Let’s comment on these new features:


From Python 3.6, we can use the so-called f-strings.

F-strings facilitates including variables into a string through the { } placeholders. Soon you’ll forget the format method.

Check out the power and flexibility of f-strings in the snippet below (more use cases here).

					# Example 1 - Basic usage
name = 'Peter'
hello = f'Hello {name}!'
# Output: Hello Peter!

# Example 2 - Format floats
from math import pi
print(f'pi = {pi:f.6}')
# Output: pi = 3.141596

# Example 3 - Inline operations
some_numbers = [2, 4, 8, 16]
print(f'The list contains {len(some_numbers)} items')
# Output: The list contains 4 items

# Example 4 - Debugging variables quick
var1 = 10
var2 = 4
var3 = False
var4 = -1e6
print(f'{var1 = }')
print(f'{var1 + var2 = }')
print(f'{var3 = }, {var4 = :g}')
# Output: var1 = 10
#         var1 + var2 = 14
#         var3 = False, var4 = -1e+06

# Example 5 - Some tricks with strings
title = 'Results'
# Output: Results             :
#               Results       :
#         ------Results-------:

# ---End of file---

Type hinting

This topic sounds a bit troublesome for Python users, since Python is a dynamically typed language. Does it mean that we have to specify the data types from now on?

Not really. We don’t have to, but we have this option now.

And why shall we declare the types of our variables or the arguments and output of a function?

There are a few reasons to declaring data types (type hinting):

  1. Debugging. Catching some errors becomes easier.
  2. Readability and documentation. If we read the data types required by a function, it”ll be easier to understand the requirements of that function and track down potential bugs.
  3. Improve IDE and linting. If you are coding in PyCharm, VS Code or similar, the IDE will be more helpful and responsive when using type hinting.
  4. Think before writing. Type hints force you to think about your program, in advance: the data types involved, functional aspects (overloaded methods, multiple return types), etc.

Using type hints is highly recommended in medium-sized/large projects where understanding the data flow is critical and potentially save lots of time in the debugging stage.

Note that type hinting has no effects in the Python interpreter. Type hints behave as comments for the interpreter, and there is no gain in computational efficiency or anything like that.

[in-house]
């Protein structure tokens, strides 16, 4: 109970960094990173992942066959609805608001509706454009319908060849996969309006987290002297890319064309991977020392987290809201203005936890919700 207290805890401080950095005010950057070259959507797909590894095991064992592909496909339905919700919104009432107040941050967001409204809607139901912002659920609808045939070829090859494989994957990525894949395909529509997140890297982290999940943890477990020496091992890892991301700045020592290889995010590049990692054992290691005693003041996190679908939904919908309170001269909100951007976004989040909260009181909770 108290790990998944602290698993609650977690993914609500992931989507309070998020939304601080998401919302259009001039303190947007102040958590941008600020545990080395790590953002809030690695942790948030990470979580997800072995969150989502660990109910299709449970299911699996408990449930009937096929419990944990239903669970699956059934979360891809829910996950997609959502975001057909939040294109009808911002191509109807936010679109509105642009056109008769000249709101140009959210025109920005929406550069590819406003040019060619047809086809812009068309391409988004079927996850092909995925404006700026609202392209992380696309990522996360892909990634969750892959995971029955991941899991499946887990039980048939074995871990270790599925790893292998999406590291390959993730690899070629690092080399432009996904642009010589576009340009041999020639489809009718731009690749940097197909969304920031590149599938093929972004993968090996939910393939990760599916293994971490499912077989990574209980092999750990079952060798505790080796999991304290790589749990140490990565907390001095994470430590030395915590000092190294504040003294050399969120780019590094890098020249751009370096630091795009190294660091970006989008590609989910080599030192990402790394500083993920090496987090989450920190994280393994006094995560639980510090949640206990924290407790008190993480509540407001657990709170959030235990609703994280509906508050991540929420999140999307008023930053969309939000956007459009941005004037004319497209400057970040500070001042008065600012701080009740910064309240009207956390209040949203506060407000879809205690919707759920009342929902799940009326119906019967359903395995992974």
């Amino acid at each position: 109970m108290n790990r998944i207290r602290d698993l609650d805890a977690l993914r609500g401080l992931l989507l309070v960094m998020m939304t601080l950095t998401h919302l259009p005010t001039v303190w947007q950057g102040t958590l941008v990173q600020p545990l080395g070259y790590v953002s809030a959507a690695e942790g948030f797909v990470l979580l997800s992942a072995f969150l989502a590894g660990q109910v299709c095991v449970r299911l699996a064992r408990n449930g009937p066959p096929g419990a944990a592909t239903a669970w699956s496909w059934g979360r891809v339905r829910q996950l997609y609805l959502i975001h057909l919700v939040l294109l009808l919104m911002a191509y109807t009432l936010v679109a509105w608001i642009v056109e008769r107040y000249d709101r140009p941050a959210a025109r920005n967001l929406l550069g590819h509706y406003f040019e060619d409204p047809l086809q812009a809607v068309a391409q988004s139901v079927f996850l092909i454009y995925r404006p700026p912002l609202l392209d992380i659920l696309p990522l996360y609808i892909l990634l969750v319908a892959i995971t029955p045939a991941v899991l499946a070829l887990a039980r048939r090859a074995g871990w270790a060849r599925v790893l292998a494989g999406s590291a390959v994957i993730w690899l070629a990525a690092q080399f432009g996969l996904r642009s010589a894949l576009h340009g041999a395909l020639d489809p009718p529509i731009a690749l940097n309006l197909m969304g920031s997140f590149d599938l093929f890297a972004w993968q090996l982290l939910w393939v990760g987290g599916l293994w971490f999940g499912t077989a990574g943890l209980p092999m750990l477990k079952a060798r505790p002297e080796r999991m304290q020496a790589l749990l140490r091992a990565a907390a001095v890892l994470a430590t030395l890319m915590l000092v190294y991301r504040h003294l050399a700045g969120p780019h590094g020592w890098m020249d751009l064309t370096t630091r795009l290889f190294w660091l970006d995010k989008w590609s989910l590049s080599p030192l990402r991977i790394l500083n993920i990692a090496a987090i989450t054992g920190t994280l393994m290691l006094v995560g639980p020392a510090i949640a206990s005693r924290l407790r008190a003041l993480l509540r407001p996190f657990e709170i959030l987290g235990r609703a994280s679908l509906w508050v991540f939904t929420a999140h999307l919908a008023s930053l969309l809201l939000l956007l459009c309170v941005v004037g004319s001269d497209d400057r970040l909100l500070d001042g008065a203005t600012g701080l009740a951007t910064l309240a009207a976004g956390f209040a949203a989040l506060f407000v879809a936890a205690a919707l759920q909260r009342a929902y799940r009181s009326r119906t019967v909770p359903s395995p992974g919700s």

We could say a lot more about this subject… You can find more details about type hints here.

					# Type hinting in a function
def myfunction(x: int) -> str:
    return f"Message: {x + 5}"

# Type hinting of a variable
var: int = 10

# Output: Message: 15


If you are into Object Oriented Programming (OOP) by implementing and using your own classes, you’ll love dataclasses.

A Data Class is just that, a class devoted to represent: Data.

Dataclasses provide specific functionalities that streamline the creation of objects such as: default values, direct representation of data (__repr__), attributes initialization, data protection (frozen), and even more. In the snippet below, you can see some of the main features into play (more examples here).

					# Import required (decorator)
from dataclasses import dataclass

# Declaration of the dataclass
class importedPart:
    file: str
    dims: int = 3   # default value is 3 (3D)
    info: str = ""  # default value is empty

# Create object
mypart = importedPart(R"C:\CAD\bolt_M3x40.stp", 3, "Bolt M3x40")

# Output: importedPart(file='C:\\CAD\\bolt_M3x40.stp', dims=3, info='Bolt M3x40')

Structural Pattern Matching

This is a game-changer if you need to use some sort of switch-case statements. Until now, we had use if-else statements in Python until… Python 3.10!

Structural pattern matching comes to address this gap in Python and it really does! 

We can simply use it to implement some simple menu-like options:

					# Option written by the user
option = 'new'

# Structural pattern matching
match option:
    case 'new':
        print('Creating new file')
    case 'save':
        print('Saving current file')
    case other:
        print('Unknown command: {other}')

# Output: Creating new file


And more sophisticated options too:

					# Option written by the user
option = 'open bolted_joint_4x3_M12'

# Structural pattern matching
match option.split():
    case ['new', filename]:
        print(f'Creating new file: {filename}')
    case ['open', filename]:
        print(f'Opening file: {filename}')
    case ['quit'|'close']:  # Matches ['quit',] or ['close',]
        print('Bye bye!')
    case _:  # Matches anything else
        print(f'Unknown command: {option!r}')

# Output: Opening file: bolted_joint_4x3_M12


Structural pattern matching goes much further by using classes as the matching pattern, variable number of arguments. inline conditions and a lot more (see more cases here). 

3. Conclusions

As we have seen, the introduction of Python 3.10 in Abaqus 2024 involves some important changes in our Python scripts. We have to test and upgrade them if necessary.

However, this update brings many more advantages to the development of modern Python scripts for Abaqus which can now import modern packages like pandas, pytorch, etc. [I am now writing another post about this]

What is more important, this update consolidates Python as the ‘de facto’ programming language for Finite Element Analysis at a global scale across all industries.

If you have any issues with Python 3.10 or upgrading your scripts, please text me:



By the way, the “Abaqus Scripting with Python” course is already updated with scripts in Python 3.10 as well, check it out!

I hope that you find these tips useful!